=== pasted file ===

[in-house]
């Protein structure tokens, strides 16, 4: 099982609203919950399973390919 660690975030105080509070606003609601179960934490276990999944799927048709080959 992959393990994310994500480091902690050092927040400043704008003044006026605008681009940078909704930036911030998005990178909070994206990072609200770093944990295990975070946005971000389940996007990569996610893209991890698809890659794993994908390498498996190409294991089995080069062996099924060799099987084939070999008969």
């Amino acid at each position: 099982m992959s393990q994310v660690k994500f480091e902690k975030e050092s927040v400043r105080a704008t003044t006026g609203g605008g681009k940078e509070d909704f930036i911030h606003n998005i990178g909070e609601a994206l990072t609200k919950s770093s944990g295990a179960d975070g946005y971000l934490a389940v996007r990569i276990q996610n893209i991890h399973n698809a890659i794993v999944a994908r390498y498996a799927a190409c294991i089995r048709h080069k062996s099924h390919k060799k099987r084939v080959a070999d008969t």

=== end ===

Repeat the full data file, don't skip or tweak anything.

[in-house]
């Protein structure tokens, strides 16, 4: 099982609203919950399973390919 660690975030105080509070606003609601179960934490276990999944799927048709080959 992959393990994310994500480091902690050092927040400043704008003044006026605008681009940078909704930036911030998005990178909070994206990072609200770093944990295990975070946005971000389940996007990569996610893209991890698809890659794993994908390498498996190409294991089995080069062996099924060799099987084939070999008969």
């Amino acid at each position: 099982m992959s393990q994310v660690k994500f480091e902690k975030e050092s927040v400043r105080a704008t003044t006026g609203g605008g681009k940078e509070d909704f930036i911030h606003n998005i990178g909070e609601a994206l990072t609200k919950s770093s944990g295990a179960d975070g946005y971000l934490a389940v996007r990569i276990q996610n893209i991890h399973n698809a890659i794993v999944a994908r390498y498996a799927a190409c294991i089995r048709h080069k062996s099924h390919k060799k099987r084939v080959a070999d008969t």